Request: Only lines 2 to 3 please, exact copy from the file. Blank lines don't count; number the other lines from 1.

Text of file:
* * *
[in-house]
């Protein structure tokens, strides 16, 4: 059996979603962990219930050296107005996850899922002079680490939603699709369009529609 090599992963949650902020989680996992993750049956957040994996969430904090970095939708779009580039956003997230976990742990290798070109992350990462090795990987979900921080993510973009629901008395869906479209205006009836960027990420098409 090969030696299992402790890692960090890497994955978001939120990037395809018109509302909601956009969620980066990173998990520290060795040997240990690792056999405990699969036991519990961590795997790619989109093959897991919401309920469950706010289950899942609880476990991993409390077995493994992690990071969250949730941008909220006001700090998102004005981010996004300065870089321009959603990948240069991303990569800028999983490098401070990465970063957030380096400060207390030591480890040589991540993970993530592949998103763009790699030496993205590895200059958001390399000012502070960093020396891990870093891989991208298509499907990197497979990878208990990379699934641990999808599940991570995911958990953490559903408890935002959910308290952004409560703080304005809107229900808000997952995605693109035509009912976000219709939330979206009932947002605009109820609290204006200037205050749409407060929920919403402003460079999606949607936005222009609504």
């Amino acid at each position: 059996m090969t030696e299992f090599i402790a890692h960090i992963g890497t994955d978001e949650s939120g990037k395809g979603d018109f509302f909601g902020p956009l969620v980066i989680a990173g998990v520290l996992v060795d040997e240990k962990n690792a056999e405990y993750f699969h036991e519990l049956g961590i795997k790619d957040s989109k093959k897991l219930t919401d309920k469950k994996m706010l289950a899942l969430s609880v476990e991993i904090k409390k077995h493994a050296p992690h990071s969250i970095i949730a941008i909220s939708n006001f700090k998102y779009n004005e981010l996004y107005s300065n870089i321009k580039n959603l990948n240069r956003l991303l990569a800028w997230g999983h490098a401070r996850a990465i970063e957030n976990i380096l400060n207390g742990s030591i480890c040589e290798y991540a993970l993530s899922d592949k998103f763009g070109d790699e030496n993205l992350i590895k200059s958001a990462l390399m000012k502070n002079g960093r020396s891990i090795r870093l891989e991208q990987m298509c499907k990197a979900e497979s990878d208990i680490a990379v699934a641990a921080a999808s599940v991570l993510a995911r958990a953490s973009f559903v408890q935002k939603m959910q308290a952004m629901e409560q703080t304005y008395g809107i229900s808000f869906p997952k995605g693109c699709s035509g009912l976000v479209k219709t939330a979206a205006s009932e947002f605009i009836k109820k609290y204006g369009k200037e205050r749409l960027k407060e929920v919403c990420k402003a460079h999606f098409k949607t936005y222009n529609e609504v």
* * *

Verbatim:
């Protein structure tokens, strides 16, 4: 059996979603962990219930050296107005996850899922002079680490939603699709369009529609 090599992963949650902020989680996992993750049956957040994996969430904090970095939708779009580039956003997230976990742990290798070109992350990462090795990987979900921080993510973009629901008395869906479209205006009836960027990420098409 090969030696299992402790890692960090890497994955978001939120990037395809018109509302909601956009969620980066990173998990520290060795040997240990690792056999405990699969036991519990961590795997790619989109093959897991919401309920469950706010289950899942609880476990991993409390077995493994992690990071969250949730941008909220006001700090998102004005981010996004300065870089321009959603990948240069991303990569800028999983490098401070990465970063957030380096400060207390030591480890040589991540993970993530592949998103763009790699030496993205590895200059958001390399000012502070960093020396891990870093891989991208298509499907990197497979990878208990990379699934641990999808599940991570995911958990953490559903408890935002959910308290952004409560703080304005809107229900808000997952995605693109035509009912976000219709939330979206009932947002605009109820609290204006200037205050749409407060929920919403402003460079999606949607936005222009609504």
């Amino acid at each position: 059996m090969t030696e299992f090599i402790a890692h960090i992963g890497t994955d978001e949650s939120g990037k395809g979603d018109f509302f909601g902020p956009l969620v980066i989680a990173g998990v520290l996992v060795d040997e240990k962990n690792a056999e405990y993750f699969h036991e519990l049956g961590i795997k790619d957040s989109k093959k897991l219930t919401d309920k469950k994996m706010l289950a899942l969430s609880v476990e991993i904090k409390k077995h493994a050296p992690h990071s969250i970095i949730a941008i909220s939708n006001f700090k998102y779009n004005e981010l996004y107005s300065n870089i321009k580039n959603l990948n240069r956003l991303l990569a800028w997230g999983h490098a401070r996850a990465i970063e957030n976990i380096l400060n207390g742990s030591i480890c040589e290798y991540a993970l993530s899922d592949k998103f763009g070109d790699e030496n993205l992350i590895k200059s958001a990462l390399m000012k502070n002079g960093r020396s891990i090795r870093l891989e991208q990987m298509c499907k990197a979900e497979s990878d208990i680490a990379v699934a641990a921080a999808s599940v991570l993510a995911r958990a953490s973009f559903v408890q935002k939603m959910q308290a952004m629901e409560q703080t304005y008395g809107i229900s808000f869906p997952k995605g693109c699709s035509g009912l976000v479209k219709t939330a979206a205006s009932e947002f605009i009836k109820k609290y204006g369009k200037e205050r749409l960027k407060e929920v919403c990420k402003a460079h999606f098409k949607t936005y222009n529609e609504v």